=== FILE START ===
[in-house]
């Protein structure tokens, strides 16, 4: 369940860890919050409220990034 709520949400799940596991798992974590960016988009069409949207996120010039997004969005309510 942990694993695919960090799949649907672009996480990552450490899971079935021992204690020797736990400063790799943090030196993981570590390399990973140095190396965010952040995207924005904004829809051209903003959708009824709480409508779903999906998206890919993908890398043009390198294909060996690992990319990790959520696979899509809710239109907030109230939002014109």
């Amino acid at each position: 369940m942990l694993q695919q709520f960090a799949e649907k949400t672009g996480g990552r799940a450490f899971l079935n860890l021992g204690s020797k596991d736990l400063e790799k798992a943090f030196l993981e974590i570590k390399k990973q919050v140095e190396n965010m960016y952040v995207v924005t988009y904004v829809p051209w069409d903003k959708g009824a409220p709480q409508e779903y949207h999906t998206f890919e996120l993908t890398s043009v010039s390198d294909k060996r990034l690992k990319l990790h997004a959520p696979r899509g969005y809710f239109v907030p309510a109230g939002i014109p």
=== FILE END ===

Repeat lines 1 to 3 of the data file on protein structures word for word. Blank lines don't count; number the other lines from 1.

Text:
[in-house]
């Protein structure tokens, strides 16, 4: 369940860890919050409220990034 709520949400799940596991798992974590960016988009069409949207996120010039997004969005309510 942990694993695919960090799949649907672009996480990552450490899971079935021992204690020797736990400063790799943090030196993981570590390399990973140095190396965010952040995207924005904004829809051209903003959708009824709480409508779903999906998206890919993908890398043009390198294909060996690992990319990790959520696979899509809710239109907030109230939002014109």
């Amino acid at each position: 369940m942990l694993q695919q709520f960090a799949e649907k949400t672009g996480g990552r799940a450490f899971l079935n860890l021992g204690s020797k596991d736990l400063e790799k798992a943090f030196l993981e974590i570590k390399k990973q919050v140095e190396n965010m960016y952040v995207v924005t988009y904004v829809p051209w069409d903003k959708g009824a409220p709480q409508e779903y949207h999906t998206f890919e996120l993908t890398s043009v010039s390198d294909k060996r990034l690992k990319l990790h997004a959520p696979r899509g969005y809710f239109v907030p309510a109230g939002i014109p």